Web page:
Tuesday, November 27, 2018
Middle school was an awkward time for me. I was the kid that everyone wanted to copy homework answers off of. I was also the kid that had friends in every social circle, not fitting into any one specifically. I was also a girl who dressed exclusively in men's clothes and had short hair. Some teachers had the audacity to ask me if I liked "girls" or "boys" better. Or if I wished that I was a boy. These questions always made me extremely uncomfortable and I never answered them. My gender expression became an oddity that even adults felt necessary to challenge.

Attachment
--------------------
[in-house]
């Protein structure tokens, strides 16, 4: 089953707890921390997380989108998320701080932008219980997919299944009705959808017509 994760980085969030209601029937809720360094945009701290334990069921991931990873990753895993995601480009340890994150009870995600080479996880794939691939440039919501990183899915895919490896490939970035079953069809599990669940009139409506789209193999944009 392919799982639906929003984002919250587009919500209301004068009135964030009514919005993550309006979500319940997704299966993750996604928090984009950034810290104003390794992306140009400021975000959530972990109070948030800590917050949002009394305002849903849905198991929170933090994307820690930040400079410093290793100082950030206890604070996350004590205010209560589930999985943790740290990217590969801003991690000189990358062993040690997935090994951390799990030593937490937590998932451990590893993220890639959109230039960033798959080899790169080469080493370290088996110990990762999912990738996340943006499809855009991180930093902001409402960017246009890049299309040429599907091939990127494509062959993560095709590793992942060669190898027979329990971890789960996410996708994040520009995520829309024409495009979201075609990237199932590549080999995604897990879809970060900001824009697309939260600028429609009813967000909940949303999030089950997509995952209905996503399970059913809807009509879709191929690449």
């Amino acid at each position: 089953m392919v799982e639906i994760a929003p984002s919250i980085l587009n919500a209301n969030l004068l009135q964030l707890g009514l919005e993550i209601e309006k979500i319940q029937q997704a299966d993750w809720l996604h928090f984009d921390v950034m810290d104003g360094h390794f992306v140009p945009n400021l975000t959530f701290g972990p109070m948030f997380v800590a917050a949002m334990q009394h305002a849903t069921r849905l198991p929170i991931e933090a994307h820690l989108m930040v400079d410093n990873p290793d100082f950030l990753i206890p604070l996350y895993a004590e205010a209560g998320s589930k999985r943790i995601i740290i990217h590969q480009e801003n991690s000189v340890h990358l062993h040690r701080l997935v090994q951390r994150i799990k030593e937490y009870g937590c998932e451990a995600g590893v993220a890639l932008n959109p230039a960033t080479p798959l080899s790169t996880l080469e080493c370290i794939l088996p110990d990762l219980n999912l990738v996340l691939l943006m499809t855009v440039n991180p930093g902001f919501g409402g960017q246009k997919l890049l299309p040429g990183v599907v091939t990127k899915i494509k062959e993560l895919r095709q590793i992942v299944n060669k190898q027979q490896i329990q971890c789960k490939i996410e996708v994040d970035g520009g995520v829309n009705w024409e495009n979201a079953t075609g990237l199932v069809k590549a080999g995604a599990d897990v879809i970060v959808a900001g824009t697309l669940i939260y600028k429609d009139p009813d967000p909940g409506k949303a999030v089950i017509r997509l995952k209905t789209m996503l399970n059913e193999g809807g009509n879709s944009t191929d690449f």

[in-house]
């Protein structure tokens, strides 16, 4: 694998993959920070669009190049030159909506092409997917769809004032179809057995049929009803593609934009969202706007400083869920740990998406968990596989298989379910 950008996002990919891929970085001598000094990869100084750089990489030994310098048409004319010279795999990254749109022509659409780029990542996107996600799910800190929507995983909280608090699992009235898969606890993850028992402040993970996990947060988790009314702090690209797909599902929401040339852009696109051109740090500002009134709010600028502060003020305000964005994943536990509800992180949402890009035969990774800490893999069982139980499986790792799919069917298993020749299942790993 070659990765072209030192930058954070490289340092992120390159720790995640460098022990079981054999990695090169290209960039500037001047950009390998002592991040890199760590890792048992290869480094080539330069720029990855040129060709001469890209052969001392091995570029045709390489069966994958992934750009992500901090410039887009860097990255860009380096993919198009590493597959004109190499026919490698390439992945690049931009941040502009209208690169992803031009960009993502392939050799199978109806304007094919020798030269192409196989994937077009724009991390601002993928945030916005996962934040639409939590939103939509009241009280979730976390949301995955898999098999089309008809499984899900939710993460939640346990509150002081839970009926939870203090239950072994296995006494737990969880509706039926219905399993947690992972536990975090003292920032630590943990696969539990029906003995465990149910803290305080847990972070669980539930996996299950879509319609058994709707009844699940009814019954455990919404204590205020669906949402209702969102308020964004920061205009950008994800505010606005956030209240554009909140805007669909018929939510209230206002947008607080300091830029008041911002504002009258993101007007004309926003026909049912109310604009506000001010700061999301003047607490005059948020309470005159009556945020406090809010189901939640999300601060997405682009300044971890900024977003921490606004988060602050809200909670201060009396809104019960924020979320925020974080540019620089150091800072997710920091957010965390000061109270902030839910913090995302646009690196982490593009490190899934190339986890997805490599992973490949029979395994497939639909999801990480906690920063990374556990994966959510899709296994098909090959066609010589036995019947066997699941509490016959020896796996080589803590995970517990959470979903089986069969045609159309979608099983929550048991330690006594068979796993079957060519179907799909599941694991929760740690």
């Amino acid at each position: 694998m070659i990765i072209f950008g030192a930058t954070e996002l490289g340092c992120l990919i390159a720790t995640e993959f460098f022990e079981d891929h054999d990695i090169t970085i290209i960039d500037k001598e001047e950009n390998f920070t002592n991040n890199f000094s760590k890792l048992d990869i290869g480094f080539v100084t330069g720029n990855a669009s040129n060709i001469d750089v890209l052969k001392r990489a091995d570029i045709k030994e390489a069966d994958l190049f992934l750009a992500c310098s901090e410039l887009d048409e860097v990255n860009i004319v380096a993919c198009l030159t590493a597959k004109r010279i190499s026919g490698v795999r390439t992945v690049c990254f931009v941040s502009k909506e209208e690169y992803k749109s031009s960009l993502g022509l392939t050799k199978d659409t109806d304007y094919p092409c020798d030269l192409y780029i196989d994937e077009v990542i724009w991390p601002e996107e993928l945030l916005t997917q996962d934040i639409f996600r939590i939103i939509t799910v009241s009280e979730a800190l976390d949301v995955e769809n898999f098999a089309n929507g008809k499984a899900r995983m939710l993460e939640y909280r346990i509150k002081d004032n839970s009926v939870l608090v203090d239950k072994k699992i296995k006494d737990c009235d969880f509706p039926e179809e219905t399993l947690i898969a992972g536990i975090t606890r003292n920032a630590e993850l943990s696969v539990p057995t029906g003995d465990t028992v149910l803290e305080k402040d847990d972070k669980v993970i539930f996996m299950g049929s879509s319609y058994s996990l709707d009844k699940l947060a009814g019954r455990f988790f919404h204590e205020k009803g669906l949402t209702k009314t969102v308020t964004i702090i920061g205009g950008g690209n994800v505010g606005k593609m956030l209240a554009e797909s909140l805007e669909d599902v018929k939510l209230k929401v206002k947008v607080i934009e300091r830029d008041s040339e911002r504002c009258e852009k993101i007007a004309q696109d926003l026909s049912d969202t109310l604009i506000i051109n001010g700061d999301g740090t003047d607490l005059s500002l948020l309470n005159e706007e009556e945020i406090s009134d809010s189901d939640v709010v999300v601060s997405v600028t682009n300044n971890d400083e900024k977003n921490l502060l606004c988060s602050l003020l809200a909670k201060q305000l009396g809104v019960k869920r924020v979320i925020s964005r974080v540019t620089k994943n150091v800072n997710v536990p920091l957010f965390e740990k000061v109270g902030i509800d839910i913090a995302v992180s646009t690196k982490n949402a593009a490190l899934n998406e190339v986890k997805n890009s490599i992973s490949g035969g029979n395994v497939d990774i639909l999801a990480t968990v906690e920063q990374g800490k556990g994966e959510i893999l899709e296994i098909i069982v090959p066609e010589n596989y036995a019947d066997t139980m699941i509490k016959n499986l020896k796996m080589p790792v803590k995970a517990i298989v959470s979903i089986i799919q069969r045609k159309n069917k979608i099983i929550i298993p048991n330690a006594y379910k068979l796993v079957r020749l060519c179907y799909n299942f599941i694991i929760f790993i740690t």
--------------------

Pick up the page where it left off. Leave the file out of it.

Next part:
This field and track was the first place where I was able to experiment with different pronouns and a male identity. I joined an after school lacrosse team where I was the only girl. All of the other kids on it were older and didn't know who I was. I was frequently read as male as a child, so naturally that's how they categorized me. Every practice they would address me with "he/him/his" pronouns and call me "Billy" (which my birth name sounds remarkably close to). I never corrected them because I felt so at home. This is why I'm choosing to recreate this location in "Bound." It was the first place where a repressed identity was validated and I engaged in physical activity.